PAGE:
Monday: Slate staffers pick their favorite books of 2013.
Tuesday: The overlooked books of 2013.
Wednesday: The best lines of 2013, and the best poetry of 2013.
Thursday: Dan Kois’ 15 favorite books.
Friday: The Slate Book Review Top 10.
The Slate Book Review runs just 15 pieces a month. But when 33 books are published every hour, it’s hard to keep up. We asked SBR writers what 2013 titles they felt were criminally underappreciated. Check out the buried treasures they unearthed.
Nora Olsen's novel Swans and Klons is billed as lesbian YA, but it has less in common with adventure stories like Harry Potter or The Hunger Games than it does with the high-concept science fiction of folks like Ursula K. Le Guin or Philip K. Dick. Set in a world where men are rendered childlike by a genetic plague and women reproduce through cloning, the book is a meditation on the nature of difference between genders, classes, and cultures. A lesbian novel that makes an impassioned plea for the humanity of men and a coming-of-age story that embraces as a moral touchstone the treatment of those who never grow up, this is a subtle, intelligent, and beautiful book, whatever your age, gender, sexuality, or difference.
Thomas Watson, Alexander Graham Bell’s assistant, tuned into otherworldly radio sounds at night, long before radio was invented. Watson was hearing “natural radio,” the sounds of the Earth, pinging through telephone lines. In this intriguing book, Douglas Kahn, the sound scholar and author of Noise Water Meat, traces how the Earth’s energies permeated the arts. Earthquakes, outer space, and atomic explosions all figure in to Kahn’s wide-ranging story. He discusses 20th-century art and music—from the cosmic light art of James Turrell to the brainwave compositions of Alvin Lucier—reading the works through a broader narrative of electromagnetic energies.
I keep waiting for the discussion to explode on this book, a memoir from National Book Award winner (for Salvage the Bones) Jesmyn Ward. It's a beautiful treatment of the young black men from Ward's hometown in Mississippi who were "reaped" by poverty and hopelessness of the rural South. That is a sort of person that literature doesn't address often enough, let alone address with the beautifully ambivalent lyricism that Ward does. I can't help feeling it'd be a better world if books like this provided the sparks for public discussion that, say, Jonathan Franzen's latest musings on social media could.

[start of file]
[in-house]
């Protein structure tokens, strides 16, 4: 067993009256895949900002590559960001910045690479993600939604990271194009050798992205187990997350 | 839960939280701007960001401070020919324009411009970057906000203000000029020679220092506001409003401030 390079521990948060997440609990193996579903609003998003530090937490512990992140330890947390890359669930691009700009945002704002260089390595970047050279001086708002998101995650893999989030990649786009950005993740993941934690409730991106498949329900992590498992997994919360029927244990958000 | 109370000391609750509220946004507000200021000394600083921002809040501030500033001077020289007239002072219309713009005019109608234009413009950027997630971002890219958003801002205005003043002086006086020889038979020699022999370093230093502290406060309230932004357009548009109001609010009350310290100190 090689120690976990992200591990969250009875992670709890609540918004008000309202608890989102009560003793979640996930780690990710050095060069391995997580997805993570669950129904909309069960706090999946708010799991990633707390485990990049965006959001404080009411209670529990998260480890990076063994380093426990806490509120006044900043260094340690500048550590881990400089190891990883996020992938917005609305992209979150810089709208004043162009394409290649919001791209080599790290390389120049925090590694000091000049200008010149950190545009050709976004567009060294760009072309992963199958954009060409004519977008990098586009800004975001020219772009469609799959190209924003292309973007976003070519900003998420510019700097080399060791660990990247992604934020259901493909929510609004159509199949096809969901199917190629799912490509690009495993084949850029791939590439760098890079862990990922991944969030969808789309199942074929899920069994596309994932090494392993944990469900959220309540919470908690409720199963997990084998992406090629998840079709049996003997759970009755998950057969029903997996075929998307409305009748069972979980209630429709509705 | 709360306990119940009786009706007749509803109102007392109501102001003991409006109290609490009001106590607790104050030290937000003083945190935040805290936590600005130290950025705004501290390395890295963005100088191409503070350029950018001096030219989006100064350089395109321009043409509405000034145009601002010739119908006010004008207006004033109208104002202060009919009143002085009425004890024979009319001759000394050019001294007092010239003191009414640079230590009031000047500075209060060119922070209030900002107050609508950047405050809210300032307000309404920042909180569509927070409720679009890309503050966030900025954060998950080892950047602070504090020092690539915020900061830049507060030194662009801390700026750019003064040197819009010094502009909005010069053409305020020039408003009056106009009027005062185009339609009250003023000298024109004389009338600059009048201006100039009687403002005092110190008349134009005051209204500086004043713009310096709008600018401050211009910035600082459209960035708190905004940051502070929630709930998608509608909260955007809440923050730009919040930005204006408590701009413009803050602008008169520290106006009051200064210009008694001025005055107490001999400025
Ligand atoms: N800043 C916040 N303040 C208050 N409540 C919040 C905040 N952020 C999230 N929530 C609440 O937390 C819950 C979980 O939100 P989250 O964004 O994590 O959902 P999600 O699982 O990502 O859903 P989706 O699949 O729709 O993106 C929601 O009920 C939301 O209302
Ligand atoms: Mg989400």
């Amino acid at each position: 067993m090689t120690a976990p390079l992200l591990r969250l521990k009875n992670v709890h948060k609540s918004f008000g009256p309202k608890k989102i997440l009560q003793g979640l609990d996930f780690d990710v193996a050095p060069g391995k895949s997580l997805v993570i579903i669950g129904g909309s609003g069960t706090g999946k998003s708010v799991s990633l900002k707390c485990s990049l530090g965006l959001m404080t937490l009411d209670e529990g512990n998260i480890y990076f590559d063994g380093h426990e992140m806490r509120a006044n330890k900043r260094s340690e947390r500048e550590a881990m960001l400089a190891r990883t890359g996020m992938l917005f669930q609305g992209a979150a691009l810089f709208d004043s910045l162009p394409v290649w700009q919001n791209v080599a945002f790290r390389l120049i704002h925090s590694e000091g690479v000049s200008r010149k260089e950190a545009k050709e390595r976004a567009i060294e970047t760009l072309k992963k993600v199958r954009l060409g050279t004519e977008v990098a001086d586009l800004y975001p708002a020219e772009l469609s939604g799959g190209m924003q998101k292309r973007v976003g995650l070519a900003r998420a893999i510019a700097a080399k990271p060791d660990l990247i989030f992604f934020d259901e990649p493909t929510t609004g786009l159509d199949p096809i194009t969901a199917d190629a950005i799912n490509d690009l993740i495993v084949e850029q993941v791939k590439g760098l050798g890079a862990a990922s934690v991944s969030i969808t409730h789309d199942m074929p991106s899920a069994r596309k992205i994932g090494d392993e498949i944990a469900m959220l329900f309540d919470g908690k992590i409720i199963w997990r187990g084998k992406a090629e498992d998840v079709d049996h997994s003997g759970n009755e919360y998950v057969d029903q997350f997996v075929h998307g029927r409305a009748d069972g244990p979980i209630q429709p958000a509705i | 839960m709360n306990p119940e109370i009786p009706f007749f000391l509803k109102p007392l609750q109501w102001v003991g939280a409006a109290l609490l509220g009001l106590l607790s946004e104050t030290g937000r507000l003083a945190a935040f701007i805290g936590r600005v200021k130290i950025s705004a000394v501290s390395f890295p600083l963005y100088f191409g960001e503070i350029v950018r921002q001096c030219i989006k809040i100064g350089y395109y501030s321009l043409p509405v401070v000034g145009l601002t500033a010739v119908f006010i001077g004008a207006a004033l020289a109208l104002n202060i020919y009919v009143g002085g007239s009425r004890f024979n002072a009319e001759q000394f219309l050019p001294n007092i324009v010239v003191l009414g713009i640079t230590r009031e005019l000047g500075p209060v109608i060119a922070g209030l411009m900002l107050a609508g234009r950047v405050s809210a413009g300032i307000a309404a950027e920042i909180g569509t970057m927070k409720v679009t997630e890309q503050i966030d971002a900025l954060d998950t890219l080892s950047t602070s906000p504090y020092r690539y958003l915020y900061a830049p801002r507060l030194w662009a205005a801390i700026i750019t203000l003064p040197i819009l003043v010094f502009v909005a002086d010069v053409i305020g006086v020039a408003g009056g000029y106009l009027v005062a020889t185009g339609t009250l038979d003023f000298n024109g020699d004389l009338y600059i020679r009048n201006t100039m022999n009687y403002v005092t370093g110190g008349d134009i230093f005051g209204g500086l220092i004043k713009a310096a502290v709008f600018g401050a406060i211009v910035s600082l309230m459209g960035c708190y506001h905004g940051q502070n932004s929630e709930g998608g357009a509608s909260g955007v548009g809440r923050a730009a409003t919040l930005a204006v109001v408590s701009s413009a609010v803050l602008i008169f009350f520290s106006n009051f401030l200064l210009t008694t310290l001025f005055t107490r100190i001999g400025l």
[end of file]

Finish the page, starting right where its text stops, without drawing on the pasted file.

2013 has been a tumultuous year for Chinese politics, what with the blockbuster trial of ousted Party chief Bo Xilai and breakthrough reforms proffered by the country’s new president, Xi Jinping. For outsiders, it is one thing to read the headlines and quite another to comprehend their significance. Orville Schell and John Delury’s informative and insightful analysis of Chinese struggle for social and economic progress is a must-read for anyone with an interest in the world’s fastest rising superpower because it contextualizes the country’s changes within a larger historical continuum and explains the pragmatic precept by which the most recent crop of Chinese leaders live: “If a wise ruler masters wealth and power, he can have whatever he desires.”
Before I read The Poet Resigns, I might have started this by noting that most readers succeeded in overlooking pretty much any book I could have picked. But Archambeau presents a complex and convincing case for the ways in which the current situation of poetry springs from and responds to its economic and cultural context—one which makes such ahistorical gripes seem lazy. That Archambeau does this and much more in prose that's consistently welcoming, curious, and free of the anxiety that marks so much criticism more than makes up for its occasional redundancy.